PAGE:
Readers will remember my commentary on trying to book hotels on the internet.  Well, now that I am checked into a London hotel that I booked on the internet, I'm starting to experience the results of my careful research and booking.  The good news - the hotel at least had a record of my booking!  The neutral news - I have an okay room on the fifth floor, although it looks out over a busy noisy street.  And - the inevitable bad news?  Oh, just the fact that the hotel has no lift!  To get to my room requires climbing 73 increasingly narrow and steep stairs!  And, with no porter service, carrying one's bags up those stairs is quite a struggle!

Europe's largest no-frills airline, easyJet, announced on Monday that it had chosen Airbus instead of Boeing to supply 120 planes, with an option on 120 more.  Until now, easyJet has operated an all Boeing fleet, and their order was the subject of intense negotiating by both Airbus and Boeing.  Various sources suggest that Airbus gave discounts of 30% or 40-45% or even 50% or possibly 60% to win the business.  This huge order is an enormous loss to Boeing - Airbus had to provide a compelling argument (or discount!) to get easyJet to double its equipment types.  Although Boeing has tried to sneer and suggest that it deliberately chose not to match the discounts that Airbus was offering, the reality is that Boeing should have won this order.  Yet again, it seems that the Airbus planes are beating Boeing, not just on purchase price, but also on operating costs and overall superiority.  Here's a good article in Boeing's home town newspaper about this, the biggest airline deal of the year, and Boeing's appalling loss of market share that will mean, next year, Airbus is now delivering more planes a year than Boeing.

This Week's Security Horror Story :  We've heard about the 'shoe bomber' but now there are reports that al Qaeda may be planning a 'jacket bomb' as well.  An al Qaeda detainee told  US interrogators about conversations he had with members of the Egyptian Islamic Jihad in which they discussed how explosives would be placed in an "ordinary but thick winter or rain jacket" after the insulation had been removed. "At the base of the jacket would be two wires, one red and one black, which the bomber would cross at an opportune time to detonate the device," according to Abu Zubaydah's account, obtained by Newsweek. The terrorist planners, Abu Zubaydah went on to say, had used their own metal and explosive detectors to determine which materials would elude airport safety.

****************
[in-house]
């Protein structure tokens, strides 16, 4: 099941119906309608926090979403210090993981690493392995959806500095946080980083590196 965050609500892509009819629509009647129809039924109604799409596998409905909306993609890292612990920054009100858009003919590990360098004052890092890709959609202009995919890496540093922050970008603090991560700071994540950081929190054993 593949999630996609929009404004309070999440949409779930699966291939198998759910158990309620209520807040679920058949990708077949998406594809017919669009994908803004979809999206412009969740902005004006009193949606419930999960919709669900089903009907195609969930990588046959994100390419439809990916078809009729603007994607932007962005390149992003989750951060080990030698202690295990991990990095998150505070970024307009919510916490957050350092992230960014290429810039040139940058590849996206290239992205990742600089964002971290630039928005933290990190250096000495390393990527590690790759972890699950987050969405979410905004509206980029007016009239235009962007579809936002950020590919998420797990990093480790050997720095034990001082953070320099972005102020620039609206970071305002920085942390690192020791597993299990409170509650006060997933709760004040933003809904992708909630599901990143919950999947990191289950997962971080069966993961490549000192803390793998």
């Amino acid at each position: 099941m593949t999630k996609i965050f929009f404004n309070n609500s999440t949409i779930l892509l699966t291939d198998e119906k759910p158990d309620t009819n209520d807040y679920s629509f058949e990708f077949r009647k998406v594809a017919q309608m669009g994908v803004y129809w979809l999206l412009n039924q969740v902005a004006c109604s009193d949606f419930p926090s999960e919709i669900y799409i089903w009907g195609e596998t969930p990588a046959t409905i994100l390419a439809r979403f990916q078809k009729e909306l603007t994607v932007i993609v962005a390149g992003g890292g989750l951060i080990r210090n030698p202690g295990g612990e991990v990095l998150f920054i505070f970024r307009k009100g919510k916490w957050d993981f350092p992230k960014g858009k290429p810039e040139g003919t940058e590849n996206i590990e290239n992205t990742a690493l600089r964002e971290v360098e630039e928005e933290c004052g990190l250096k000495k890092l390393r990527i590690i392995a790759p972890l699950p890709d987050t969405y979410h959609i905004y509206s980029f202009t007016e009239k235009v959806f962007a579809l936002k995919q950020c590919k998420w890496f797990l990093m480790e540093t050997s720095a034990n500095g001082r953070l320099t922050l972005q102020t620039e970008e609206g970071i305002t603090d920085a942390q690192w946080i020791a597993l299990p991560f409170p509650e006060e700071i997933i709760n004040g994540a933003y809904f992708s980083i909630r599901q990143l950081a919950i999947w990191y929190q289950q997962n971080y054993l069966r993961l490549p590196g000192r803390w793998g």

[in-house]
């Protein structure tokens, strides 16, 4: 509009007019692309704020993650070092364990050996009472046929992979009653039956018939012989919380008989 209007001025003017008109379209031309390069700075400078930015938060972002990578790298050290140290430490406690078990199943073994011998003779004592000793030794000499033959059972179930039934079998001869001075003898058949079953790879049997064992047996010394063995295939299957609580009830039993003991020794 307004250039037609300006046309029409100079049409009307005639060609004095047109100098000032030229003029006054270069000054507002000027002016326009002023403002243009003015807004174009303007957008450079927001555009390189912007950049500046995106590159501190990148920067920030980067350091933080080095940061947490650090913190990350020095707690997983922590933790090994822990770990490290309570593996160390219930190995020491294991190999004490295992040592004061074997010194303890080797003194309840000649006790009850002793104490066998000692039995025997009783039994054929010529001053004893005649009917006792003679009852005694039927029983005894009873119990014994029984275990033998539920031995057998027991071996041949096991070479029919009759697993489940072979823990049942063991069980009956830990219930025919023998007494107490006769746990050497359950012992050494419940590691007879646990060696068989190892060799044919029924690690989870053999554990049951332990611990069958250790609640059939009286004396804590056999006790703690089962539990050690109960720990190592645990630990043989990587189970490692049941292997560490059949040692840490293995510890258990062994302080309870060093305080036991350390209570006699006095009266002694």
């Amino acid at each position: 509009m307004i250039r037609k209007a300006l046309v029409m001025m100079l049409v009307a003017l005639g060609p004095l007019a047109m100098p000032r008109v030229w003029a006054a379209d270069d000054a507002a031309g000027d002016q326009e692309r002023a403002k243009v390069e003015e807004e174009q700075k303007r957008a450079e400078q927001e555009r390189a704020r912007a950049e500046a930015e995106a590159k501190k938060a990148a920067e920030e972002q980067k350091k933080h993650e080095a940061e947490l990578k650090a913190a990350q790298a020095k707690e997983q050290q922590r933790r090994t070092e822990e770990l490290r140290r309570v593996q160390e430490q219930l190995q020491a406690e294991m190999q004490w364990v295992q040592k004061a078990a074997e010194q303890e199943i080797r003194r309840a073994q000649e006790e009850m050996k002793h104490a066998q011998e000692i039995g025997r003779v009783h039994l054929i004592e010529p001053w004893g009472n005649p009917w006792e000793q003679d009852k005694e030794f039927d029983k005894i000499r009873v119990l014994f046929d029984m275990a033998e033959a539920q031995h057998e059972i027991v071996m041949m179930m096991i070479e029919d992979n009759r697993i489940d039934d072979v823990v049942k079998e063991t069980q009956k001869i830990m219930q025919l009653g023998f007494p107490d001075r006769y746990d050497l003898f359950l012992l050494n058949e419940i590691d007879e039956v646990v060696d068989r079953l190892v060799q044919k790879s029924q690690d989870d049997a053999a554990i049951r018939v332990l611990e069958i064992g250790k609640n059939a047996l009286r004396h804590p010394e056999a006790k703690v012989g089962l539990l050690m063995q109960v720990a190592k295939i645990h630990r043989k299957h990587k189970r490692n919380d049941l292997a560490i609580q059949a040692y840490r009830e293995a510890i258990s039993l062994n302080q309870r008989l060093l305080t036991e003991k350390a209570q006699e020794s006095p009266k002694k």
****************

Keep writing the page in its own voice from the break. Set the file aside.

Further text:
Justice was done this week to a man who in July missed his flight from London to Pakistan.  After a verbal confrontation with check-in staff who refused to let him on board, he left and phoned police saying "Pakistan International Airlines, there is a bomb on it leaving at 8 p.m." The call sparked a major security alert. All passengers and luggage were taken off the plane, which was subjected to a thorough overnight search. Nothing suspicious was found.  The phone call was traced back to his mobile telephone and police arrested him when he arrived at the airport to catch another flight four days later.  After pleading guilty to the bomb-hoax charge, he was sentenced to five years in jail.

Of course, most security thoughts at present are focused either on Bali or the greater DC metro area.  As of the time of writing, I can't help but observe we have had 9/11 (ie 9 of the 11) sniper victims murdered, and no fresh victims in the last several days.  Note the numbers!

You've probably already read about the latest drunken pilot, this time a Continental pilot.  What I find amusing is to match up the official statement with what actually happened.  Continental spokeswoman Julie King said that a pilot was removed from his flight Tuesday afternoon because he didn't appear to be fit for duty.  King said the pilot was taken off the Boeing 737 before the airliner left the gate at Bush Intercontinental Airport. She declined to identify him or specify how he was considered unfit for duty.  "Someone did notice that he did not appear to be fit for flying," she said.

What she didn't say is that the pilot was involved in an altercation with a federal air marshall, and that it was the air marshall who was the 'someone who noticed' the drunk pilot!

Lastly, I'm looking forward to traveling on to Venice in a few days time.  One of the joys of Italy is, for sure, its wonderful cuisine.  And now, to protect its culinary reputation, the Italian government has funded a new 'pasta police' - a group of people that will check restaurants throughout Europe that claim to be Italian and ensure that their cooking is sufficiently Italian and high quality!  Read more here.

Don't forget - no newsletter or column next week.  Next will appear on 1 November.  Until then, please enjoy safe travels.

David M Rowell aka The Travel Insider
ps :  Don't forget to visit Joe Brancatelli's site for his weekly updates, too.